Cooperatives made an impact in our state long before the Age of Aquarius began to dawn, though, and well before J. I. Rodale started promoting organic food in the 1940s. In 1870, Minnesota was among the first states in the nation to adopt legislation recognizing and regulating such business ventures. These early agricultural cooperatives formed to help individual farmers negotiate with larger for-profit corporations. Rural communities formed consumer cooperatives to address a variety of free-market deficiencies, ensuring that goods could be purchased and services could be provided at fair prices.
In the 1970s, however, this “new wave” of cooperative ventures created a lasting mark on our natural foods landscape by adhering to two longstanding principles of cooperative management. The first is “cooperation among cooperatives.” While most of the early stores were interested in selling the same type of product—natural, unadulterated food with minimal packaging and (if possible) grown locally and organically—these were not easy items to procure. Organic food didn’t yet exist as a commodity, and the term “organic” itself had no regulatory meaning until Oregon passed a state statute defining it in 1973.
In order to sell these unconventional foods, the cooperatives banded together to create distributing organizations—not just in the Twin Cities, but also in Duluth and Winona. Following the resolution of the now-infamous “Co-op Wars” of 1975-76, these stores created the All Cooperating Assembly (ACA), a quasi-federation of stores, which allowed them to remain independent while supporting each other’s goals and missions.
The second principle embraced by ’70s cooperators involves education. As one of the first paid staff members of the ACA, Kris Olsen traveled tirelessly across the state to help even more cooperatives form in the second half of the 1970s. Cooperatives sought to educate both their members and those who had yet to join up, spreading the word not just about local, natural, and organic foodsheds but also about economic alternatives to the capitalist marketplace.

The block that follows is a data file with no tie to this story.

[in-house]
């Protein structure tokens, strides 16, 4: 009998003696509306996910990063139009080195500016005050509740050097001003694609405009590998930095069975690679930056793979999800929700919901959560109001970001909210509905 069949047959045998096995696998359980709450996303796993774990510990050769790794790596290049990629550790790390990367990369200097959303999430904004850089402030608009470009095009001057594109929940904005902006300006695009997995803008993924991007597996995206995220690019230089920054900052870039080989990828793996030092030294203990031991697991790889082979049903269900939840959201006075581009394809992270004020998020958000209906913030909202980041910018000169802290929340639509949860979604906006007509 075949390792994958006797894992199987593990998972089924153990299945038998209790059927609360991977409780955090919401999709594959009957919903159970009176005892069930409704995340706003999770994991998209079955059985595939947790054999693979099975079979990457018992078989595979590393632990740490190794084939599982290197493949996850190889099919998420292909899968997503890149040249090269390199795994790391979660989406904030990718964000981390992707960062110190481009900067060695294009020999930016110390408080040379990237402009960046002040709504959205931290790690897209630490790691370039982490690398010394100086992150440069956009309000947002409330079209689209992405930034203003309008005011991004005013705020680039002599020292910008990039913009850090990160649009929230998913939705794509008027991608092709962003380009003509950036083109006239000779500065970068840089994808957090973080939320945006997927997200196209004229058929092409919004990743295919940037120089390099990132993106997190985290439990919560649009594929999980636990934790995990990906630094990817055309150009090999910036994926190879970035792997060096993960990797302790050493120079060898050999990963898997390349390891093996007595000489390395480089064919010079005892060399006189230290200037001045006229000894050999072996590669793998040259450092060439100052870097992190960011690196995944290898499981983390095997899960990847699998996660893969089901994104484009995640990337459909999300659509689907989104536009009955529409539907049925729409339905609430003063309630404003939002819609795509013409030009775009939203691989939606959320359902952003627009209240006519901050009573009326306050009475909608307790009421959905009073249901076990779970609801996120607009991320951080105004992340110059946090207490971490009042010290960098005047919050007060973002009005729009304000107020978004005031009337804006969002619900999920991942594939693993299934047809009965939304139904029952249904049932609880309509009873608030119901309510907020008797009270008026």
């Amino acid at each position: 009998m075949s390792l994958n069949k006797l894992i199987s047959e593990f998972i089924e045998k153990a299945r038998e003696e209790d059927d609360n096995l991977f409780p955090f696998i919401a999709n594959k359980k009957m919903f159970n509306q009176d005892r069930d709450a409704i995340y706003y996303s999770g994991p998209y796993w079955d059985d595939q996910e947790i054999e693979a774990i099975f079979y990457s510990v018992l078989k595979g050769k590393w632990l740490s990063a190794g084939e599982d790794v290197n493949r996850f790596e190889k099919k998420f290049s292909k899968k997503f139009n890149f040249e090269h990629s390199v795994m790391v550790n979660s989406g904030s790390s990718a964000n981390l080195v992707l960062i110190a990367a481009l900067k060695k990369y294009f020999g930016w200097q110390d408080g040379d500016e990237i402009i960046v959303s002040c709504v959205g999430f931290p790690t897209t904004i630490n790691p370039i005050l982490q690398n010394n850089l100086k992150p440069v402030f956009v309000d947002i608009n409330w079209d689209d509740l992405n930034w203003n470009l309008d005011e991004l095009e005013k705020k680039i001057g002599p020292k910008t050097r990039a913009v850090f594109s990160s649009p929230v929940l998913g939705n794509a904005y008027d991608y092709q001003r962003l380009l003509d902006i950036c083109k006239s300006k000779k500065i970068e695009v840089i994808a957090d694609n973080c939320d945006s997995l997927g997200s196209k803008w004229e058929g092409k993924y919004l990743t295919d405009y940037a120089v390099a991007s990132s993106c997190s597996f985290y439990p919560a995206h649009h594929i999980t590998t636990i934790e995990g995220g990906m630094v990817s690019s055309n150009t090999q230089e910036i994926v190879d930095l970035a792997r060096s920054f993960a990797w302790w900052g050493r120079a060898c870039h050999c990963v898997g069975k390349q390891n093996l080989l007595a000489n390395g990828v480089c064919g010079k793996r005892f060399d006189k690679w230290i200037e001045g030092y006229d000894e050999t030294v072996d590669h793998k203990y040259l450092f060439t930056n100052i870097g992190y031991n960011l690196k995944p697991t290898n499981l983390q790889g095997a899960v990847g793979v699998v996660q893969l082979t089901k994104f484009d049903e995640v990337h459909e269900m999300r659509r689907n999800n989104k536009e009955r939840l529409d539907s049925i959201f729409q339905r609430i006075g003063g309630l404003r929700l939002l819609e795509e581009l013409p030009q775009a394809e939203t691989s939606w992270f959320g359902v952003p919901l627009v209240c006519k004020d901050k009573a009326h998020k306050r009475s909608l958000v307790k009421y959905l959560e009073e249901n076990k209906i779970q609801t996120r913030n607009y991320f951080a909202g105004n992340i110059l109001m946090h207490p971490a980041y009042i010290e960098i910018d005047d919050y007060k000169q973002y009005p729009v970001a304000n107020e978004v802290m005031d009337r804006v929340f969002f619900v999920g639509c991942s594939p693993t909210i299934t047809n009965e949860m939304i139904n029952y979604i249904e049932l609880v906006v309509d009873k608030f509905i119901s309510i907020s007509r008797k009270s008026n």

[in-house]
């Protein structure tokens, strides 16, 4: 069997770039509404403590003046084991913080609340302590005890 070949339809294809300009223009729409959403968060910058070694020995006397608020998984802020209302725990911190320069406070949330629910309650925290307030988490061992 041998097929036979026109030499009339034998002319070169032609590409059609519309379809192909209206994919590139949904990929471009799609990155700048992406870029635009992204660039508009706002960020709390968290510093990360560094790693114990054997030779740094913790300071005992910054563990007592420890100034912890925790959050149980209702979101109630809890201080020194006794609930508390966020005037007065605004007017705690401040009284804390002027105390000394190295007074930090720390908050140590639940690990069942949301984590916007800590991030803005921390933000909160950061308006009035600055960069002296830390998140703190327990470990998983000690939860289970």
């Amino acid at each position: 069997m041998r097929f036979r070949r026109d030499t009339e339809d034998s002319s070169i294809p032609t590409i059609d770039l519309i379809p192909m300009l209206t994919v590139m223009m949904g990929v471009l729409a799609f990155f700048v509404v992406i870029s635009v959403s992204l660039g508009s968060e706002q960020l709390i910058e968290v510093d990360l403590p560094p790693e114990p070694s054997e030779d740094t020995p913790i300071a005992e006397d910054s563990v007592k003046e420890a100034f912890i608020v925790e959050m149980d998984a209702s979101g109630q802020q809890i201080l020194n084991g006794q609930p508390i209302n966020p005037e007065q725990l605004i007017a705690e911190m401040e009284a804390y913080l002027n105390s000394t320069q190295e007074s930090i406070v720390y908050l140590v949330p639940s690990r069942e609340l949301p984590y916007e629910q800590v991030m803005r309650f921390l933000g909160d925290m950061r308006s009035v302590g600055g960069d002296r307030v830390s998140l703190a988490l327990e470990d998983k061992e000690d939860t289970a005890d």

In conjunction, these principles helped create the amazing array of natural food co-ops that help define our state. Cooperatives stem from and support local communities. By providing opportunities for participatory democracy within hyper-local communities, co-ops operate a market without attempting to maximize profit at any cost. They support local foodsheds, and they return excess revenue to their members. Cooperatives offer both an alternative product (however mainstream it has thankfully become) and a different way of conducting business.
As we enter the next half-century of co-ops in Minnesota, many in our midst lament the passing of those golden years. It is easy to critique the growing professionalization of the cooperative, longing for the days when the Seward Cooop (spelled as such at the time) was a small corner store where everybody knew everybody else’s business. Today’s cooperative field still has many of those types of stores (the Hampden Park Co-op comes to mind, along with Spiral Natural Foods in Hastings), as well as the multimillion-dollar ventures where a members-only meeting would have to take place in the Target Center. But considering alternative realities in our country—just one co-op in Tucson, and none in all of Arkansas—we’re pretty lucky to have inherited such a vibrant community of cooperators who care so much about the food we love and labor to keep them around for the next generation.
Craig Upright is an associate professor of sociology at Winona State University and a member of the Hampden Park Co-op. Look for his forthcoming book Grocery Activism: The Radical History of Food Cooperatives in Minnesota (University of Minnesota Press) due out in April. See groceryactivism.com for more details.